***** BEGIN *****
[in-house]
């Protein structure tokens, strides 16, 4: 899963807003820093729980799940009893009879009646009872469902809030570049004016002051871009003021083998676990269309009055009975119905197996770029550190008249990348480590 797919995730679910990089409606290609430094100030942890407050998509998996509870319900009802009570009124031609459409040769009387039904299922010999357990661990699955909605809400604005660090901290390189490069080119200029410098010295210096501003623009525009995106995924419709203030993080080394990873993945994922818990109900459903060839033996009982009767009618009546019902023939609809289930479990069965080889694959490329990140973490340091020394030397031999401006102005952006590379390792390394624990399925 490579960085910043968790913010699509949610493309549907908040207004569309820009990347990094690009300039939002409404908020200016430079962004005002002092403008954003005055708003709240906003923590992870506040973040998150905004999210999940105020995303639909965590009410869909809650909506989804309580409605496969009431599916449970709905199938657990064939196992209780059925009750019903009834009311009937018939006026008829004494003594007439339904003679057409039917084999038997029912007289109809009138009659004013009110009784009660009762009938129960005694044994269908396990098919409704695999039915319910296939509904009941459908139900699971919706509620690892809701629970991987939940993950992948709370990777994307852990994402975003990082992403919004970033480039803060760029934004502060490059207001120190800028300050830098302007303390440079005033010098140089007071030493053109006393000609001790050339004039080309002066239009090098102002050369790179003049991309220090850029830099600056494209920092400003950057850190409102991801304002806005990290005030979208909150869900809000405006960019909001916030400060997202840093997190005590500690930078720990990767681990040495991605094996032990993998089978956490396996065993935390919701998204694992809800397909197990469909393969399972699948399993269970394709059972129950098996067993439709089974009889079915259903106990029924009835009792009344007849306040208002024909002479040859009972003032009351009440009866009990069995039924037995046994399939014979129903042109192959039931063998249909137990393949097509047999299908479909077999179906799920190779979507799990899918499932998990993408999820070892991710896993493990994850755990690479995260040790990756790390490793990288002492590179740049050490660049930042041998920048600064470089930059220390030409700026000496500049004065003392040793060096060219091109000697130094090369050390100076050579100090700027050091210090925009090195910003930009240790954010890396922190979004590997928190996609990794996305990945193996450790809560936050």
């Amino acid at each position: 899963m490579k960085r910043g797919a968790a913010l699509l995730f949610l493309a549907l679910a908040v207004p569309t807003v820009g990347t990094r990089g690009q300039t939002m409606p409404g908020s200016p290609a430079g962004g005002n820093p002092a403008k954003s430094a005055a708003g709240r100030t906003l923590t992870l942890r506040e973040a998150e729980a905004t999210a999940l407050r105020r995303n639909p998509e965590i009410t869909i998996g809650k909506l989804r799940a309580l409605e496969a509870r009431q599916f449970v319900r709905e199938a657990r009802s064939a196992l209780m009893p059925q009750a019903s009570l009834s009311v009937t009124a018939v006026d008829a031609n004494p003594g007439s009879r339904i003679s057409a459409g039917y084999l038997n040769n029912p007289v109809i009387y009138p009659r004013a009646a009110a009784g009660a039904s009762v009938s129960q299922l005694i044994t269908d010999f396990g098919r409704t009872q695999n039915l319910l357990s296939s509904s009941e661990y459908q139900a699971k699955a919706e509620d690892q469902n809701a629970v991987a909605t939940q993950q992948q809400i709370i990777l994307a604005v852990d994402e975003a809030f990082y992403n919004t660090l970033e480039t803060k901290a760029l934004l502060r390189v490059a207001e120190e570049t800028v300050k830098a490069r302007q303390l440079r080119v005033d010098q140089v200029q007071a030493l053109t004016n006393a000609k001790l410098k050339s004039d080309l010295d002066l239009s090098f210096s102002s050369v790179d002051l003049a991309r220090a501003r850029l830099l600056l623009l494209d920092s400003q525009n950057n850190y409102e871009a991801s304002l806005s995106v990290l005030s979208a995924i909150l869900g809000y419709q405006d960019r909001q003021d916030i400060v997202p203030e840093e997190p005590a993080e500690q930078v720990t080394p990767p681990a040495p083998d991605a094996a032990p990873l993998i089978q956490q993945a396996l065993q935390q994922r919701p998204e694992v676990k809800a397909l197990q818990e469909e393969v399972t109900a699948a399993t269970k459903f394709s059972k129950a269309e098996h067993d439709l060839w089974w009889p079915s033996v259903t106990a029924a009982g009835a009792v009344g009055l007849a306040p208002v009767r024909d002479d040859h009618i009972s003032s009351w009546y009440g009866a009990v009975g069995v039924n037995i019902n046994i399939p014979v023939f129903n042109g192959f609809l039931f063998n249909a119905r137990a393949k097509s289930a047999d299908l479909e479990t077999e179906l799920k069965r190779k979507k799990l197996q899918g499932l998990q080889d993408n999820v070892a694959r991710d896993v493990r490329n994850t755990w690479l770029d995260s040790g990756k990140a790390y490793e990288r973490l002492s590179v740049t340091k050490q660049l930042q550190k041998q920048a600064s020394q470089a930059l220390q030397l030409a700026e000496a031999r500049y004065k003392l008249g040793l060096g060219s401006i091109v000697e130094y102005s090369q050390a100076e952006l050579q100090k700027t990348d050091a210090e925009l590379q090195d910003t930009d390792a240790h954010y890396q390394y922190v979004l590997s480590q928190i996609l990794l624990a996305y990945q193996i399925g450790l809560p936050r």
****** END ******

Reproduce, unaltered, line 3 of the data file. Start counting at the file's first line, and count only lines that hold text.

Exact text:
């Amino acid at each position: 899963m490579k960085r910043g797919a968790a913010l699509l995730f949610l493309a549907l679910a908040v207004p569309t807003v820009g990347t990094r990089g690009q300039t939002m409606p409404g908020s200016p290609a430079g962004g005002n820093p002092a403008k954003s430094a005055a708003g709240r100030t906003l923590t992870l942890r506040e973040a998150e729980a905004t999210a999940l407050r105020r995303n639909p998509e965590i009410t869909i998996g809650k909506l989804r799940a309580l409605e496969a509870r009431q599916f449970v319900r709905e199938a657990r009802s064939a196992l209780m009893p059925q009750a019903s009570l009834s009311v009937t009124a018939v006026d008829a031609n004494p003594g007439s009879r339904i003679s057409a459409g039917y084999l038997n040769n029912p007289v109809i009387y009138p009659r004013a009646a009110a009784g009660a039904s009762v009938s129960q299922l005694i044994t269908d010999f396990g098919r409704t009872q695999n039915l319910l357990s296939s509904s009941e661990y459908q139900a699971k699955a919706e509620d690892q469902n809701a629970v991987a909605t939940q993950q992948q809400i709370i990777l994307a604005v852990d994402e975003a809030f990082y992403n919004t660090l970033e480039t803060k901290a760029l934004l502060r390189v490059a207001e120190e570049t800028v300050k830098a490069r302007q303390l440079r080119v005033d010098q140089v200029q007071a030493l053109t004016n006393a000609k001790l410098k050339s004039d080309l010295d002066l239009s090098f210096s102002s050369v790179d002051l003049a991309r220090a501003r850029l830099l600056l623009l494209d920092s400003q525009n950057n850190y409102e871009a991801s304002l806005s995106v990290l005030s979208a995924i909150l869900g809000y419709q405006d960019r909001q003021d916030i400060v997202p203030e840093e997190p005590a993080e500690q930078v720990t080394p990767p681990a040495p083998d991605a094996a032990p990873l993998i089978q956490q993945a396996l065993q935390q994922r919701p998204e694992v676990k809800a397909l197990q818990e469909e393969v399972t109900a699948a399993t269970k459903f394709s059972k129950a269309e098996h067993d439709l060839w089974w009889p079915s033996v259903t106990a029924a009982g009835a009792v009344g009055l007849a306040p208002v009767r024909d002479d040859h009618i009972s003032s009351w009546y009440g009866a009990v009975g069995v039924n037995i019902n046994i399939p014979v023939f129903n042109g192959f609809l039931f063998n249909a119905r137990a393949k097509s289930a047999d299908l479909e479990t077999e179906l799920k069965r190779k979507k799990l197996q899918g499932l998990q080889d993408n999820v070892a694959r991710d896993v493990r490329n994850t755990w690479l770029d995260s040790g990756k990140a790390y490793e990288r973490l002492s590179v740049t340091k050490q660049l930042q550190k041998q920048a600064s020394q470089a930059l220390q030397l030409a700026e000496a031999r500049y004065k003392l008249g040793l060096g060219s401006i091109v000697e130094y102005s090369q050390a100076e952006l050579q100090k700027t990348d050091a210090e925009l590379q090195d910003t930009d390792a240790h954010y890396q390394y922190v979004l590997s480590q928190i996609l990794l624990a996305y990945q193996i399925g450790l809560p936050r």